"The success of this expedition incited to other similar movements.
It so chanced that the stern-wheel steamer Bloomer, under Acting-Ensign
Edwin Cressy, arrived. The steamer was of such light draught that she
could run almost anywhere over the shallow waters of the bay. Master
Browne put three officers and 48 men on board, and sent them to the
western extremity of the bay, to a place called West Bay, where they found
extensive Government salt-works, which were producing 400 bushels daily.
Here they destroyed 27 buildings, 222 boilers and kettles, 5,000 bushels of
salt, and storehouses containing three months' provisions. The estimated
value of the property destroyed was half a million of dollars.
"This little stern-wheeler which a sailor said 'could run where-ever
there was a light dew,' now steamed down the shore of the bay,
penetrating all its secluded inlets, and destroyed 198 private salt-making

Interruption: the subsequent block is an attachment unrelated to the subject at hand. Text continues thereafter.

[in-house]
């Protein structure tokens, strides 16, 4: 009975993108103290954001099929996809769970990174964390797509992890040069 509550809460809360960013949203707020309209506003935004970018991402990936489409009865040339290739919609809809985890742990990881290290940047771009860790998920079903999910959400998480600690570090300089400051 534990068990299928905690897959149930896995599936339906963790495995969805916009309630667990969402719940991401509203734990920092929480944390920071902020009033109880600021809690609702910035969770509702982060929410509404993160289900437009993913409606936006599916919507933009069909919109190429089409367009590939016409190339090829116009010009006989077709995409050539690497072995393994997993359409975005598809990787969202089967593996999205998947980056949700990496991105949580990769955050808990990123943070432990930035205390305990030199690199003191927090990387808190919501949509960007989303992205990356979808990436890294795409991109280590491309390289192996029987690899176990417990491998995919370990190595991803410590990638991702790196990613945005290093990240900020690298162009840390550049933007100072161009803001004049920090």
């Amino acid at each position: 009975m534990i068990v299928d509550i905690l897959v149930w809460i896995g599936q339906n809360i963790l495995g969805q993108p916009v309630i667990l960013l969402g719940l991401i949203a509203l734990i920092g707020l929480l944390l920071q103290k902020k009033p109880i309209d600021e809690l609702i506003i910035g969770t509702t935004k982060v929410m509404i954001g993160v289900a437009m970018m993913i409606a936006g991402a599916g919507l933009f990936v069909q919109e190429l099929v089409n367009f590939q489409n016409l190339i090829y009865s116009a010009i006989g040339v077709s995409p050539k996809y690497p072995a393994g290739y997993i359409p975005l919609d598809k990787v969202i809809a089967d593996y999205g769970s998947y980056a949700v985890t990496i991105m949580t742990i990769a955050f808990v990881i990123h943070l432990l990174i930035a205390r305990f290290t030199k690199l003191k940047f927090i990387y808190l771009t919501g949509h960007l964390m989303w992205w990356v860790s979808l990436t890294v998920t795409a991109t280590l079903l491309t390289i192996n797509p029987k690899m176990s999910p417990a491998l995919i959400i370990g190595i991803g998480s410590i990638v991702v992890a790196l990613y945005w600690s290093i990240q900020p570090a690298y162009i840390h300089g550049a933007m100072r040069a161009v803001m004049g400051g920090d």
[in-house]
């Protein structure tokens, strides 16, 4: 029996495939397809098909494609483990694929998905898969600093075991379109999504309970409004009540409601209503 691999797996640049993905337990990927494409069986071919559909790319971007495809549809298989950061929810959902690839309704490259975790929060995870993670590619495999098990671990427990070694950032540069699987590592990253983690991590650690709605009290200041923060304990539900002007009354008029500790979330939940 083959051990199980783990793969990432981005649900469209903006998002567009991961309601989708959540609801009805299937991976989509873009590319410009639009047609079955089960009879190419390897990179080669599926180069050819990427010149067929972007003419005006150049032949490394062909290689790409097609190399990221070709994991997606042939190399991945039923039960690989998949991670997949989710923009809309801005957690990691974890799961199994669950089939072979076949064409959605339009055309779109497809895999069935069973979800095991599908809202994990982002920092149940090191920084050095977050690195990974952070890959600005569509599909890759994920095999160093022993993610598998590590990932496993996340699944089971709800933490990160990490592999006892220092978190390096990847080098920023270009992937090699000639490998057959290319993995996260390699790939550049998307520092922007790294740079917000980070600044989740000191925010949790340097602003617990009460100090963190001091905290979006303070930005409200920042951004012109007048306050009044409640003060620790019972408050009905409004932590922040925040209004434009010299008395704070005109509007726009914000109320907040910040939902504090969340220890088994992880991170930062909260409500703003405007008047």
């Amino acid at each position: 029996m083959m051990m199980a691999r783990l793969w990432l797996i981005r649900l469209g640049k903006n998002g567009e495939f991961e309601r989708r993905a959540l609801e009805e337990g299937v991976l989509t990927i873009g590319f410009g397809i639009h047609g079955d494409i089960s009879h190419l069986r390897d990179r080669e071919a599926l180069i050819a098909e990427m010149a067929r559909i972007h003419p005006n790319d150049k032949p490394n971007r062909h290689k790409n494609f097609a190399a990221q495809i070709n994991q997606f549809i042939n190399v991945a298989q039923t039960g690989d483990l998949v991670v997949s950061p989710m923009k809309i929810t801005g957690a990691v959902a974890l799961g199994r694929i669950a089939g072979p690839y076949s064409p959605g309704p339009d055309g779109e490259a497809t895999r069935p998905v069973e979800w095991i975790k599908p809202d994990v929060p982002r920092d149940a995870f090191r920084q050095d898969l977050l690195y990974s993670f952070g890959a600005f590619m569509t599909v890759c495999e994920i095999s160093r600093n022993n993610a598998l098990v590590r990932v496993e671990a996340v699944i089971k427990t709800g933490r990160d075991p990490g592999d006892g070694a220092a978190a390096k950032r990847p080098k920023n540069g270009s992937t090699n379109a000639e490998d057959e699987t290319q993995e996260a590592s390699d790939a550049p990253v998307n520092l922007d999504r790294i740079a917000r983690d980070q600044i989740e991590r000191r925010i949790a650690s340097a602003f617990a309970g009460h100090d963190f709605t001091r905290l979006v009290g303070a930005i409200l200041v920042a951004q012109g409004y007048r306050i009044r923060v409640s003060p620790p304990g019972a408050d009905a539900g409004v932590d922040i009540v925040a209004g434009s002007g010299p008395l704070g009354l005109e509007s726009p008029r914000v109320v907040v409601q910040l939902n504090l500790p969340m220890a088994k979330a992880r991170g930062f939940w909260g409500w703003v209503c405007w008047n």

establishments. Seven hundred and sixty boilers and kettles were broken to
pieces, and an immense amount of salt thrown into the lake. There was also
committed to the flames 200 buildings, 27 wagons, and five large flat-
boats. The entire damage to the enemy was deemed not less than
$3,000,000. . . .
"By some strange instinct, in these far-away regions, the slaves,
with universal acclaim, received the Union soldiers as their deliverers. No
frowns of their masters could repress their delight. With joy, which at
times passed all bounds, they availed themselves of the opportunity of
escaping from a bondage which their souls loathed. These ever-true
friends to the Union cause proved of great service in pointing out the